Tell Me Again How a Crush Should Feel by Sara Farizan is a novel just as powerful as the title it carries. Leila is an Iranian-American high school junior just trying to make it through high school (and all its dating rituals), get good grades, and please her very traditional Middle Eastern parents. It's tough enough being one of the very few brown students at Armstead Academy, let alone being the only openly gay one, so she's been keeping that little detail to herself for years. Until a beautiful new student enrolls in the Academy, and Leila begins to think Saskia may be worth the risk. Seeking help from unlikely characters, Leila realizes that she is not the only student at Armstead Academy with a secret, but will this give her the courage to come out to her closest friends and family?
If you're a Sarah Dessen fan (which I whole-heartedly am!) I absolutely recommend this book, plus she recommends it. It's a touchy subject, but I do think it will be good for your teen (no matter what their sexual orientation) to read Leila's story. At this age so many teenagers are struggling with personal identity, many finding it terrifying to be themselves. This is a novel about embracing who you are, even if it's different from the status quo.
And always remember kids, it's okay to be different but it's never okay to be an asshole :)
This is the time of year when we are supposed to share what we are thankful for. Well, today I am thankful for Susan Ericksen and her lovely reading voice which made J. D. Robb's futuristic cop thriller, Festival in Death extra amazing, even in audio form.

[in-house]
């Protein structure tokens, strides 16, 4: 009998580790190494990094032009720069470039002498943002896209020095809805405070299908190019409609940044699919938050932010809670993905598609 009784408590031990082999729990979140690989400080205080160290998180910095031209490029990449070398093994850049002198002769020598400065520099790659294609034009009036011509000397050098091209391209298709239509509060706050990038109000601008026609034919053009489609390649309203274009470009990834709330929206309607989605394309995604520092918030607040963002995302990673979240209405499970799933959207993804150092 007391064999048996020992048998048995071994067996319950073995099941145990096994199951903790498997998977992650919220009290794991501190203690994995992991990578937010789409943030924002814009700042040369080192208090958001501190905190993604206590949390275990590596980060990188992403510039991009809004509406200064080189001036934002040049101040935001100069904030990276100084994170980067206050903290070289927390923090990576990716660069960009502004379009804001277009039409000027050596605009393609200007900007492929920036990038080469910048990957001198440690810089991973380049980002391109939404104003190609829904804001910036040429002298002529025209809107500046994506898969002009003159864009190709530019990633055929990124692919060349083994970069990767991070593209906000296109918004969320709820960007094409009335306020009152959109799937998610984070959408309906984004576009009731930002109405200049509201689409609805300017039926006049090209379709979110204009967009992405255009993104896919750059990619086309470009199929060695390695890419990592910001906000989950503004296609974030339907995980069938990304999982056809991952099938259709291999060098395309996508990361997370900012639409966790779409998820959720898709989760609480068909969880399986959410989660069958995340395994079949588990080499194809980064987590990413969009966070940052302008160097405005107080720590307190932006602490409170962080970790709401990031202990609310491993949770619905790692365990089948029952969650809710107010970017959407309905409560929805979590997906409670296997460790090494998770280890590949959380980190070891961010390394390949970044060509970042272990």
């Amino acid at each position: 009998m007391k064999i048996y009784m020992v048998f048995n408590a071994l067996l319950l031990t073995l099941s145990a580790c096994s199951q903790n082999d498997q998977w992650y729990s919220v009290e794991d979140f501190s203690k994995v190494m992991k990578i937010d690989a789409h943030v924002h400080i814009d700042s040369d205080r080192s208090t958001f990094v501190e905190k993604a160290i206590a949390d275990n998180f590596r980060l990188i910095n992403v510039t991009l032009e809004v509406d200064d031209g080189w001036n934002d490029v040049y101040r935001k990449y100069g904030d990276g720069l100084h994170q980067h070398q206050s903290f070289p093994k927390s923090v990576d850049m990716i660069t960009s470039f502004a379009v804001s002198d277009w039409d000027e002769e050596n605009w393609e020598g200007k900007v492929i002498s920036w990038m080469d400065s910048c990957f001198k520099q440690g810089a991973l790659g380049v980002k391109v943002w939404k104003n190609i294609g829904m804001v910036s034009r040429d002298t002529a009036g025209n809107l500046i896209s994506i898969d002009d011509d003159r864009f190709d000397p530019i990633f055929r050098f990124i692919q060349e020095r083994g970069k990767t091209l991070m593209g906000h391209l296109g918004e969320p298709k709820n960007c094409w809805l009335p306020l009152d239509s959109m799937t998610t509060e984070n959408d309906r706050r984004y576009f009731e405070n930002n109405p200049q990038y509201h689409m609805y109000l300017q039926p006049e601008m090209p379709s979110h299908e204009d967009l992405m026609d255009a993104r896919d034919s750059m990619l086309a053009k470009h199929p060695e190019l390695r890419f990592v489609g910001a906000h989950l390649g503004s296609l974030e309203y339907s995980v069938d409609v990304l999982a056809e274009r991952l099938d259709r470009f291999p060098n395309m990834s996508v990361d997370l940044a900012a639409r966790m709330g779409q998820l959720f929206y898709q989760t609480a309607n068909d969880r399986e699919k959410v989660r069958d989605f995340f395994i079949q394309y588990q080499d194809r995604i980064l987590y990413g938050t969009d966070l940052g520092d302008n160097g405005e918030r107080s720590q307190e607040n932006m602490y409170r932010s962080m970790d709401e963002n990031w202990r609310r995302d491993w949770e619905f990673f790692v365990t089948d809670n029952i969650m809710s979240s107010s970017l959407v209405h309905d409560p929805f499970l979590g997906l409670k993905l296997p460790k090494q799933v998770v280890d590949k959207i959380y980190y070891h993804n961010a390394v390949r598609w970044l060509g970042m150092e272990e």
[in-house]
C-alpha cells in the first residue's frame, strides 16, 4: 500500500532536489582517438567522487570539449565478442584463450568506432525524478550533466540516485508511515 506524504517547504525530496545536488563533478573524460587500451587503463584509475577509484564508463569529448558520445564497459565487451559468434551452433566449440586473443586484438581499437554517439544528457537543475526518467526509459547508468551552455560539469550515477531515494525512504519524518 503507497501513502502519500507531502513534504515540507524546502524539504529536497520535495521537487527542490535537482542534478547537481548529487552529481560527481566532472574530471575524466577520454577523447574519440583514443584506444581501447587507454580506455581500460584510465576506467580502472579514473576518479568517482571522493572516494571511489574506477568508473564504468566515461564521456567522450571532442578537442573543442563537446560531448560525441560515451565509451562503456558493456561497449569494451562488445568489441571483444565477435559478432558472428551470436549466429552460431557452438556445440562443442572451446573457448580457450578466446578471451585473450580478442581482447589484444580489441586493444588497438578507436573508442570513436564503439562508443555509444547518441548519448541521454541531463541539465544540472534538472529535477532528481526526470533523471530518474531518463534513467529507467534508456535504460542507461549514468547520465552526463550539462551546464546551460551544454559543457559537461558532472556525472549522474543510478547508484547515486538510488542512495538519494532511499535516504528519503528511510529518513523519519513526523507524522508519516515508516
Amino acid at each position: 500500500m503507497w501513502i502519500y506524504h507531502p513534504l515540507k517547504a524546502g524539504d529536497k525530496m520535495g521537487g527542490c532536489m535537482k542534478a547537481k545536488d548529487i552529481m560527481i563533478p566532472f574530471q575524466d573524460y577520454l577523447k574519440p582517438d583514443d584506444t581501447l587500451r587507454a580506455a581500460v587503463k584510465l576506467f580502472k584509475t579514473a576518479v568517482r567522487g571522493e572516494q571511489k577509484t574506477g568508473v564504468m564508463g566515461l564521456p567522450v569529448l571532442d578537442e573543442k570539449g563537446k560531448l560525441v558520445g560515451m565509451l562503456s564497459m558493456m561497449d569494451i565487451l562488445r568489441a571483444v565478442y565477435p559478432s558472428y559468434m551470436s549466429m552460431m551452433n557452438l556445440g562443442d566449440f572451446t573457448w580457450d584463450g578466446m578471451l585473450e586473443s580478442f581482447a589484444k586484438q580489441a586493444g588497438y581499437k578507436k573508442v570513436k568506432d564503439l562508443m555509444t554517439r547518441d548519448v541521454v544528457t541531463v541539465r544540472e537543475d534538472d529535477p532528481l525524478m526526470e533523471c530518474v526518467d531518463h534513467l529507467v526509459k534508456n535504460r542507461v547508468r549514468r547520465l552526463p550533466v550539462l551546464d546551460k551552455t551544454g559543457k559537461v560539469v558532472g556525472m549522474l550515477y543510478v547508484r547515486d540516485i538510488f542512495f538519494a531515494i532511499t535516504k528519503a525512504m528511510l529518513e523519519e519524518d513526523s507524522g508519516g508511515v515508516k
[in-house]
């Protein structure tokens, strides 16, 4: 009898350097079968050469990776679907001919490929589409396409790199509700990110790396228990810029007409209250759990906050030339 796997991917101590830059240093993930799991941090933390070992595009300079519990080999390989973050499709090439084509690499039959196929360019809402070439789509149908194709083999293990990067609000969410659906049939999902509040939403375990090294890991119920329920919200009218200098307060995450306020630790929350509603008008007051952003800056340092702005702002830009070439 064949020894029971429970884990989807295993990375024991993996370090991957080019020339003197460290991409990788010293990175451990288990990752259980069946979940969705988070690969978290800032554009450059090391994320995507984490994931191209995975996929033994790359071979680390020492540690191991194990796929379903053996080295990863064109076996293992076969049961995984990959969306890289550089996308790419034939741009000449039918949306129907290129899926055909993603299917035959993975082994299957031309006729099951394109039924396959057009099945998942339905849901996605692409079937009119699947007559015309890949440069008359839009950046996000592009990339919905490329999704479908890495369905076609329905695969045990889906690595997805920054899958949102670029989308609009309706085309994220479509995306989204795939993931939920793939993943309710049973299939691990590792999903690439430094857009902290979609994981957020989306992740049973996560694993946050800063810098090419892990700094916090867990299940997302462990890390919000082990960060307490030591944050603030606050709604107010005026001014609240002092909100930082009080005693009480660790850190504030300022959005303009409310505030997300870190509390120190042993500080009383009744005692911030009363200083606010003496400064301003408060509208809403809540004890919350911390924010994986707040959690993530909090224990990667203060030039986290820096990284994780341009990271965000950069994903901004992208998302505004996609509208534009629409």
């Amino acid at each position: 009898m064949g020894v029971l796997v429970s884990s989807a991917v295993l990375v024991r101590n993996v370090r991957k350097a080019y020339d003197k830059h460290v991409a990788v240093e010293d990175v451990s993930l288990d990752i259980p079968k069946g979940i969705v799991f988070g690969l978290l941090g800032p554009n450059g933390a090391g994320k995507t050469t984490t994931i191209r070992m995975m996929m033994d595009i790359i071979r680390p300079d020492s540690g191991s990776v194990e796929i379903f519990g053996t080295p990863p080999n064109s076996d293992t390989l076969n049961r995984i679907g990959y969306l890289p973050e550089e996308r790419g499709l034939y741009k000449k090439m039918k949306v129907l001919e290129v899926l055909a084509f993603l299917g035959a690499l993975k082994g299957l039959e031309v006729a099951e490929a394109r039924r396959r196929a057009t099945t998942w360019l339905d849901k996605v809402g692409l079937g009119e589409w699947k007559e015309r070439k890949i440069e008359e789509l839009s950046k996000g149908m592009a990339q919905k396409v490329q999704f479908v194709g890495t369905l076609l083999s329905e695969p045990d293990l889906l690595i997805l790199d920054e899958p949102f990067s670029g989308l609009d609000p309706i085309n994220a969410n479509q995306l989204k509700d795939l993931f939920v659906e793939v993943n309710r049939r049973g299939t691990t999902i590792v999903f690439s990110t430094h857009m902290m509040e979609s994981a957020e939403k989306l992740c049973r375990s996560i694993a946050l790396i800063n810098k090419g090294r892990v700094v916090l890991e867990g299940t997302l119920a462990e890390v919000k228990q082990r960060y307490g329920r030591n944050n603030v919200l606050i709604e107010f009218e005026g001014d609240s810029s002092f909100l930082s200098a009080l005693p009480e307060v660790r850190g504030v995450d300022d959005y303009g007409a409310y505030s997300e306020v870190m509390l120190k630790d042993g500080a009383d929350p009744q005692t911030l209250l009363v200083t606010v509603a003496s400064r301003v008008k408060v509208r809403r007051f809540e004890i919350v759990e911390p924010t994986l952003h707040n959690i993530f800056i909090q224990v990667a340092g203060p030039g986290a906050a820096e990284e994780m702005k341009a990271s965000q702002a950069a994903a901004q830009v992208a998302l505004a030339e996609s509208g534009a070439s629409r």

Set during the Christmas season of the year 2060, Lieutenant Eve Dallas is looking for the person responsible for the murder of personal trainer, Trey Ziegler. The suspect list is growing as long as Santa's seeing as Trey and his abs left behind many a woman scorned, making him a not particularly likable dead guy. I personally enjoyed how this installment of the In Death series was not as dark as others. It's a nice holiday read as Eve and Roarke have their annual holiday bash. Festive and fun, if you don't mind some murder with your figgy pudding. While not as violent as past novels, the plot has some clever twists and turns that shock the characters as well as the reader.
It is officially the third consecutive day that the Buffalo area has been snowed in. I'm not complaining, I've just been drinking a lot and reading. Wilhelm Staehle has definitely made it more fun with his quirky postcard books that are set to be released December 3rd, just in the time for the holidays, which are coming fast judging by the 2343242 feet of snow in my backyard. Both postcard books will make the perfect stocking stuffer, grab bag or secret Santa gifts, especially for that creepy co-worker or goofy family member you always have a hard time buying for.
Stars and Swipes: 30 Postcards of Awkward Americana is definitely for the All-American man or woman in your life who has a good sense of humor. Staehle highlights less popular and more awkward moments in history, my favorite kind. I even learned a few things, like Lewis and Clark were a originally a trio. Lewis, Clark and Dwayne. Because you know there is always that one guy complaining the whole time you're trying to get a job done.